Cleveland - Cleveland ranked 35th on The Trust for Public Land’s ParkScore Index for 2019, improving two spots over last year. The city’s ParkScore was helped by strong marks for park access and park amenities. Cleveland tied as the nation’s ParkScore leader for providing access to splashpads and water play infrastructure (with Boston).
Atop the ParkScore rankings, Washington, DC, placed first, climbing ahead of Saint Paul and three-time defending champion Minneapolis. Nationally, the ParkScore index reported that 72% of residents in the 100 largest U.S. cities live within a 10-minute walk of a park, up from 70% last year.
“Mayors and city park directors across the United States recognize that quality, close-to-home parks are essential to communities. Parks bring neighbors together and help cities fight climate change. Parks are proven to improve physical and mental health and get children and adults to put down their phones and enjoy the outdoors,” says Diane Regas, President and CEO of The Trust for Public Land.
PARKSCORE INDEX DETAILS
ParkScore rankings are based equally on four factors: park access, which measures the percentage of residents living within a 10-minute walk of a park; park acreage, which is based on a city’s median park size and the percentage of city area dedicated to parks; park investment, which measures park spending per resident; and park amenities, which counts the availability of six popular park features: basketball hoops, off-leash dog parks, playgrounds, “splashpads” and other water play structures, recreation and senior centers, and restrooms.
Cleveland ranked highly for park amenities, leading the nation with 10.5 water features per 100,000 residents (tied with Boston). The national ParkScore average is 1.2 splashpads per 100,000. Cleveland also scored well on the park access rating factor. According to ParkScore, an impressive 82% of Cleveland residents live within a 10-minute walk of a park, above the national ParkScore average of 72%. However, Cleveland’s ranking was hurt by its relatively small median park size (3.0 acres vs. the national ParkScore median of 5.0) and because the city reserves only 7% of city land for parks, compared to the national average of 9.4%.
WHY RANK CITY PARK SYSTEMS?
Today, there are 23,727 parks in the 100 largest U.S. cities, yet 11.2 million people in those cities do not have a park within a 10-minute walk of home, according to The Trust for Public Land.
“As few as 8,300 new parks in places where they are needed most would close the gap in park access in our 100 largest cities. At current rates of investment in park creation, it will take more than 50 years to build enough new parks to fill this gap,” says Breece Robertson, Chief Research and Innovation Officer at The Trust for Public Land. “But because we now know exactly where to site the parks, we know the first 1,500 could solve the problem for nearly 5 million people. That shows us the way forward, and we owe it to our children to rise to the challenge.”
“Solving the problem of park access is exactly why The Trust for Public Land launched the 10-Minute Walk Mayor’s campaign,” says Adrian Benepe, Director of National Programs at The Trust for Public Land. “Decision-makers at every level must rally everyday Americans behind the urgent need for park equity in our communities.”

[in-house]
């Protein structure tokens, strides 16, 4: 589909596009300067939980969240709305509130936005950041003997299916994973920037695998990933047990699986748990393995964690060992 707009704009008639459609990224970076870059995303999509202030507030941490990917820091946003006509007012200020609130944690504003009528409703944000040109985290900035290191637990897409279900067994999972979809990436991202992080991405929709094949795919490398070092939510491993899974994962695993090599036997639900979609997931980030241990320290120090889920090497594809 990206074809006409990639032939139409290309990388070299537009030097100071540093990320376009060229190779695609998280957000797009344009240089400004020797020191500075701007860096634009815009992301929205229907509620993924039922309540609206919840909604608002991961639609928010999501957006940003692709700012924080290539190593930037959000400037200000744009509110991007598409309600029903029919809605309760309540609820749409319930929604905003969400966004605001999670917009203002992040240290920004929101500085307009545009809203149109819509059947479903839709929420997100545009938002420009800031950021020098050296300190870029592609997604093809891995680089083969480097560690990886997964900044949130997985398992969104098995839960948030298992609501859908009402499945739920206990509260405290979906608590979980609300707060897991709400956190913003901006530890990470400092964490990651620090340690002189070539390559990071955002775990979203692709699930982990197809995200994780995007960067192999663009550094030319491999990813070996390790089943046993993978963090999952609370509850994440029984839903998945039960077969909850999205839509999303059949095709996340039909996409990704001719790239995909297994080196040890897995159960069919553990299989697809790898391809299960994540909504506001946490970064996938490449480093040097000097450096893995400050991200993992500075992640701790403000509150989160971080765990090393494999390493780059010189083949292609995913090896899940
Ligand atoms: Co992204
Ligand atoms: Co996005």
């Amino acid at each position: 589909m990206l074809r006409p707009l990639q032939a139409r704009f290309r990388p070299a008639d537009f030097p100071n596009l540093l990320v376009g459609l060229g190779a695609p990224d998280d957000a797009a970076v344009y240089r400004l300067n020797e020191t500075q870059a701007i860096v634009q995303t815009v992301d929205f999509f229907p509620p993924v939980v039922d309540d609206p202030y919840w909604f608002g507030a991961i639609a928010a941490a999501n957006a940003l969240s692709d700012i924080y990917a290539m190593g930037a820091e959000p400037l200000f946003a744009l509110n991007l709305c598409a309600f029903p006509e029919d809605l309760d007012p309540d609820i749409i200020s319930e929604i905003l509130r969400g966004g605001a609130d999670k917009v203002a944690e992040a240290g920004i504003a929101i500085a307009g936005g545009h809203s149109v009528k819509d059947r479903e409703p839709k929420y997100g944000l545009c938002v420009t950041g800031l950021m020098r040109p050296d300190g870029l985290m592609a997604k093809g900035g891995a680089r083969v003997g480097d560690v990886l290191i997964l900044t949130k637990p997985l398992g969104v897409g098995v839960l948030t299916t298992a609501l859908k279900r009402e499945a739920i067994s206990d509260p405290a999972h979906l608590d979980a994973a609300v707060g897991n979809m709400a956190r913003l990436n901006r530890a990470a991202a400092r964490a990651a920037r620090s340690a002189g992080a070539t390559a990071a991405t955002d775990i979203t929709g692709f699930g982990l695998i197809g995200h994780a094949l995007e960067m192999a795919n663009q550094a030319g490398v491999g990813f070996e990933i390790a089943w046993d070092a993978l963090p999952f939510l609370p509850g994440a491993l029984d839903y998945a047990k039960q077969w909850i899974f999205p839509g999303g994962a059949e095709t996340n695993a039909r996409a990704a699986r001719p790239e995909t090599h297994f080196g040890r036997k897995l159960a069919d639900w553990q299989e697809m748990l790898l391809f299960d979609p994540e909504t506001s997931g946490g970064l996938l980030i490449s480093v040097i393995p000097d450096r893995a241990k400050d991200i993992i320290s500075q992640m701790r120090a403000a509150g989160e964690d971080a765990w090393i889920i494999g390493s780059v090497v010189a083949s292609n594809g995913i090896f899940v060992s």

In an endorsement of the 10-minute walk goal, more than 250 mayors have joined the 10-Minute Walk Mayor’s Campaign, pledging to adopt long-term, system-wide strategies to ensure every resident has a quality park close to home.
Through voter-approved initiatives like Great Outdoors Colorado and California’s Proposition 68, citizens are generating new sources of public funding at the state level to accelerate the pace of improvement for parks and open space in their communities. At the federal level, leaders are considering infrastructure investments in the trillions—a percentage of which could be spent on improving park equity.
“These recent developments demonstrate that the change we need is possible. It is happening now. Civic leaders, elected officials, experts, and activists are coming together behind the power of parks to benefit health, climate, and communities,” adds Diane Regas.
According to The Trust for Public Land, the 10 highest ranking park systems in the United States are:
Rank City ParkScore (Max: 100)
1. Washington, DC 83.8
2. Saint Paul, MN 83.2
3. Minneapolis, MN 81.8
4. Arlington, VA 81.3
5. Portland, OR 79.7
6. Irvine, CA 79.2
7. San Francisco, CA 79.0
8. Cincinnati, OH 78.3
9. New York, NY 76.0
10. Chicago, IL 75.4
The lowest-ranking park systems are:
90. Lubbock, TX 33.2
91. Baton Rouge, LA 33.0
92. Fresno, CA 31.3
93. Hialeah, FL 31.1
94. Laredo, TX 30.1
95. Mesa, AZ 29.5
96. Charlotte, NC 28.9
97. Oklahoma City 28.6
Fort Wayne and Indianapolis declined to participate in ParkScore 2019 and were not ranked. Gilbert, AZ, were not ranked because the necessary data was unavailable
The ParkScore Index uses advanced GIS (Geographic Information Systems) computer mapping technology to create digital maps evaluating park accessibility. Instead of measuring distance to a local park, the rating system’s GIS technology considers the location of park entrances and physical obstacles to access. For example, if residents are separated from a nearby park by a major highway, the ParkScore Index does not count the park as accessible to those residents, unless there is a bridge, underpass, or easy access point across the highway. The Trust for Public Land collaborated with GIS industry leader Esri on GIS design and implementation.
Photo by: Ken Robinson / WTAM 1100
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